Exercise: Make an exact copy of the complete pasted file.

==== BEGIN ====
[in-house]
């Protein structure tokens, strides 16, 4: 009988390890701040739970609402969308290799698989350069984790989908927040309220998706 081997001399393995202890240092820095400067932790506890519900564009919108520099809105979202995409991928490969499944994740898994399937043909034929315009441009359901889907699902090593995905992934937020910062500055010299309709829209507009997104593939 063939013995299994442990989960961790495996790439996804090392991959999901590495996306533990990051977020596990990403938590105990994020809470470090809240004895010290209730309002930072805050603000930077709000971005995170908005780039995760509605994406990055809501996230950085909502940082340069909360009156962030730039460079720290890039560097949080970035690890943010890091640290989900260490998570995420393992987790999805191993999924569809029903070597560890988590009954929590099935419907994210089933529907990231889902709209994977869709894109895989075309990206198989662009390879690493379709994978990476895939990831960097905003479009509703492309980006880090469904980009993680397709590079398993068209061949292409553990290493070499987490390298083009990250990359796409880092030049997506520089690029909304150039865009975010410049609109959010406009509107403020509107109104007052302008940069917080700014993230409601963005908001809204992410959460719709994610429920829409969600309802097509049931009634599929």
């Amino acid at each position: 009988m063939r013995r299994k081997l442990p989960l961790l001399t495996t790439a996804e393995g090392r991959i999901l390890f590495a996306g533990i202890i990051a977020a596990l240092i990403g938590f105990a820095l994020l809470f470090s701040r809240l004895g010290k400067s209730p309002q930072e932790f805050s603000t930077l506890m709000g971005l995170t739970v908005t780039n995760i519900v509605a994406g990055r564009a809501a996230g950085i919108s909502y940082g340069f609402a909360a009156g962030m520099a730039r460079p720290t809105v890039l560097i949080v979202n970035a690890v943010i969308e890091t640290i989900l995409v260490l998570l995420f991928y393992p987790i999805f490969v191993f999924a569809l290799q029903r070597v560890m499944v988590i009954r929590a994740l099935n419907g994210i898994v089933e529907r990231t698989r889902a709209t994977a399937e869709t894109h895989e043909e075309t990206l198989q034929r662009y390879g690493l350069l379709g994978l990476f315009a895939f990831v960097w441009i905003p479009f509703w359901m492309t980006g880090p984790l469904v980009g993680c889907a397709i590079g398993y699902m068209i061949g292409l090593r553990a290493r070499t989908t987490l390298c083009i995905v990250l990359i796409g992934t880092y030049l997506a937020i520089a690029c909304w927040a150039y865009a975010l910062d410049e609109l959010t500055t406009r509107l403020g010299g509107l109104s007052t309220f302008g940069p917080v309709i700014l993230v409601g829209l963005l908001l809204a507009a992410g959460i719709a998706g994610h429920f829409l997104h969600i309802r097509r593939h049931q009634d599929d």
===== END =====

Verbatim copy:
[in-house]
């Protein structure tokens, strides 16, 4: 009988390890701040739970609402969308290799698989350069984790989908927040309220998706 081997001399393995202890240092820095400067932790506890519900564009919108520099809105979202995409991928490969499944994740898994399937043909034929315009441009359901889907699902090593995905992934937020910062500055010299309709829209507009997104593939 063939013995299994442990989960961790495996790439996804090392991959999901590495996306533990990051977020596990990403938590105990994020809470470090809240004895010290209730309002930072805050603000930077709000971005995170908005780039995760509605994406990055809501996230950085909502940082340069909360009156962030730039460079720290890039560097949080970035690890943010890091640290989900260490998570995420393992987790999805191993999924569809029903070597560890988590009954929590099935419907994210089933529907990231889902709209994977869709894109895989075309990206198989662009390879690493379709994978990476895939990831960097905003479009509703492309980006880090469904980009993680397709590079398993068209061949292409553990290493070499987490390298083009990250990359796409880092030049997506520089690029909304150039865009975010410049609109959010406009509107403020509107109104007052302008940069917080700014993230409601963005908001809204992410959460719709994610429920829409969600309802097509049931009634599929």
């Amino acid at each position: 009988m063939r013995r299994k081997l442990p989960l961790l001399t495996t790439a996804e393995g090392r991959i999901l390890f590495a996306g533990i202890i990051a977020a596990l240092i990403g938590f105990a820095l994020l809470f470090s701040r809240l004895g010290k400067s209730p309002q930072e932790f805050s603000t930077l506890m709000g971005l995170t739970v908005t780039n995760i519900v509605a994406g990055r564009a809501a996230g950085i919108s909502y940082g340069f609402a909360a009156g962030m520099a730039r460079p720290t809105v890039l560097i949080v979202n970035a690890v943010i969308e890091t640290i989900l995409v260490l998570l995420f991928y393992p987790i999805f490969v191993f999924a569809l290799q029903r070597v560890m499944v988590i009954r929590a994740l099935n419907g994210i898994v089933e529907r990231t698989r889902a709209t994977a399937e869709t894109h895989e043909e075309t990206l198989q034929r662009y390879g690493l350069l379709g994978l990476f315009a895939f990831v960097w441009i905003p479009f509703w359901m492309t980006g880090p984790l469904v980009g993680c889907a397709i590079g398993y699902m068209i061949g292409l090593r553990a290493r070499t989908t987490l390298c083009i995905v990250l990359i796409g992934t880092y030049l997506a937020i520089a690029c909304w927040a150039y865009a975010l910062d410049e609109l959010t500055t406009r509107l403020g010299g509107l109104s007052t309220f302008g940069p917080v309709i700014l993230v409601g829209l963005l908001l809204a507009a992410g959460i719709a998706g994610h429920f829409l997104h969600i309802r097509r593939h049931q009634d599929d």